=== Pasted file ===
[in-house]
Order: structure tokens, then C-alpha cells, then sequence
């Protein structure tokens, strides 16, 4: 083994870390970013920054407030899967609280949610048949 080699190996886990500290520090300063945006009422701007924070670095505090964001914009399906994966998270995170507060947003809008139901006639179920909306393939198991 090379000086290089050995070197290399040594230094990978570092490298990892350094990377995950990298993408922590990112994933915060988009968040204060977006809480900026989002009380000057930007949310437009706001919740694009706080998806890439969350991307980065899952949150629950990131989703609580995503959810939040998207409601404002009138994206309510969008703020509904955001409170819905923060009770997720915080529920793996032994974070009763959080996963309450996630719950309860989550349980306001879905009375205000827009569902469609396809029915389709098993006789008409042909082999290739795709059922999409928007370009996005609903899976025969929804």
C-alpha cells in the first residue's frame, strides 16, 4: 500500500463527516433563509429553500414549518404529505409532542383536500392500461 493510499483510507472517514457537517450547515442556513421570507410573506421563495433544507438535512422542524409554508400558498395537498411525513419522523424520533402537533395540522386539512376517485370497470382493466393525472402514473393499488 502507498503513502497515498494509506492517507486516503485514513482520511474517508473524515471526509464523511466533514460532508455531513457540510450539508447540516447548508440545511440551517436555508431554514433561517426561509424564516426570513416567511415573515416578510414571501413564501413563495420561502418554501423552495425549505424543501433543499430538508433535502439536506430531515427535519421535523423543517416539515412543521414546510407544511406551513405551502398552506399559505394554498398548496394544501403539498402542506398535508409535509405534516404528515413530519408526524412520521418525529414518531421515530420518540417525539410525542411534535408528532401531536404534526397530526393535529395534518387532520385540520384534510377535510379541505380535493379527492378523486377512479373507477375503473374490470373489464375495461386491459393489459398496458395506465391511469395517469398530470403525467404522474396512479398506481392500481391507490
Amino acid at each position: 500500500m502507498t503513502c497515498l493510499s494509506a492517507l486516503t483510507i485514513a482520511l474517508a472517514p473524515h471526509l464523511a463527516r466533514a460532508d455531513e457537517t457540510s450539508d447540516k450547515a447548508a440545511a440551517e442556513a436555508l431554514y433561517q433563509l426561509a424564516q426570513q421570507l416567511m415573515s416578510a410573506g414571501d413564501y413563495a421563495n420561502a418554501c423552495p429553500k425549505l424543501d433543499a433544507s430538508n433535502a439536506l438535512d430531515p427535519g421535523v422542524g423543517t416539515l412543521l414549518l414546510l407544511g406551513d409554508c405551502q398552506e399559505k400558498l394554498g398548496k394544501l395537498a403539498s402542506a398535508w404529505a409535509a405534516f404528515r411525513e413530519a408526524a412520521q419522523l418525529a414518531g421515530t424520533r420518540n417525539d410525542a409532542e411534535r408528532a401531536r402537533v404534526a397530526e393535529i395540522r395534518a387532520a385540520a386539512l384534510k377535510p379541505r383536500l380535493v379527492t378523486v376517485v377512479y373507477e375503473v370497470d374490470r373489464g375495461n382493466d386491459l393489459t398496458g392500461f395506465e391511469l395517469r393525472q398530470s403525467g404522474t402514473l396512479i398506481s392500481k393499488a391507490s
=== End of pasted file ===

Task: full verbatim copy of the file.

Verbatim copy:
[in-house]
Order: structure tokens, then C-alpha cells, then sequence
């Protein structure tokens, strides 16, 4: 083994870390970013920054407030899967609280949610048949 080699190996886990500290520090300063945006009422701007924070670095505090964001914009399906994966998270995170507060947003809008139901006639179920909306393939198991 090379000086290089050995070197290399040594230094990978570092490298990892350094990377995950990298993408922590990112994933915060988009968040204060977006809480900026989002009380000057930007949310437009706001919740694009706080998806890439969350991307980065899952949150629950990131989703609580995503959810939040998207409601404002009138994206309510969008703020509904955001409170819905923060009770997720915080529920793996032994974070009763959080996963309450996630719950309860989550349980306001879905009375205000827009569902469609396809029915389709098993006789008409042909082999290739795709059922999409928007370009996005609903899976025969929804």
C-alpha cells in the first residue's frame, strides 16, 4: 500500500463527516433563509429553500414549518404529505409532542383536500392500461 493510499483510507472517514457537517450547515442556513421570507410573506421563495433544507438535512422542524409554508400558498395537498411525513419522523424520533402537533395540522386539512376517485370497470382493466393525472402514473393499488 502507498503513502497515498494509506492517507486516503485514513482520511474517508473524515471526509464523511466533514460532508455531513457540510450539508447540516447548508440545511440551517436555508431554514433561517426561509424564516426570513416567511415573515416578510414571501413564501413563495420561502418554501423552495425549505424543501433543499430538508433535502439536506430531515427535519421535523423543517416539515412543521414546510407544511406551513405551502398552506399559505394554498398548496394544501403539498402542506398535508409535509405534516404528515413530519408526524412520521418525529414518531421515530420518540417525539410525542411534535408528532401531536404534526397530526393535529395534518387532520385540520384534510377535510379541505380535493379527492378523486377512479373507477375503473374490470373489464375495461386491459393489459398496458395506465391511469395517469398530470403525467404522474396512479398506481392500481391507490
Amino acid at each position: 500500500m502507498t503513502c497515498l493510499s494509506a492517507l486516503t483510507i485514513a482520511l474517508a472517514p473524515h471526509l464523511a463527516r466533514a460532508d455531513e457537517t457540510s450539508d447540516k450547515a447548508a440545511a440551517e442556513a436555508l431554514y433561517q433563509l426561509a424564516q426570513q421570507l416567511m415573515s416578510a410573506g414571501d413564501y413563495a421563495n420561502a418554501c423552495p429553500k425549505l424543501d433543499a433544507s430538508n433535502a439536506l438535512d430531515p427535519g421535523v422542524g423543517t416539515l412543521l414549518l414546510l407544511g406551513d409554508c405551502q398552506e399559505k400558498l394554498g398548496k394544501l395537498a403539498s402542506a398535508w404529505a409535509a405534516f404528515r411525513e413530519a408526524a412520521q419522523l418525529a414518531g421515530t424520533r420518540n417525539d410525542a409532542e411534535r408528532a401531536r402537533v404534526a397530526e393535529i395540522r395534518a387532520a385540520a386539512l384534510k377535510p379541505r383536500l380535493v379527492t378523486v376517485v377512479y373507477e375503473v370497470d374490470r373489464g375495461n382493466d386491459l393489459t398496458g392500461f395506465e391511469l395517469r393525472q398530470s403525467g404522474t402514473l396512479i398506481s392500481k393499488a391507490s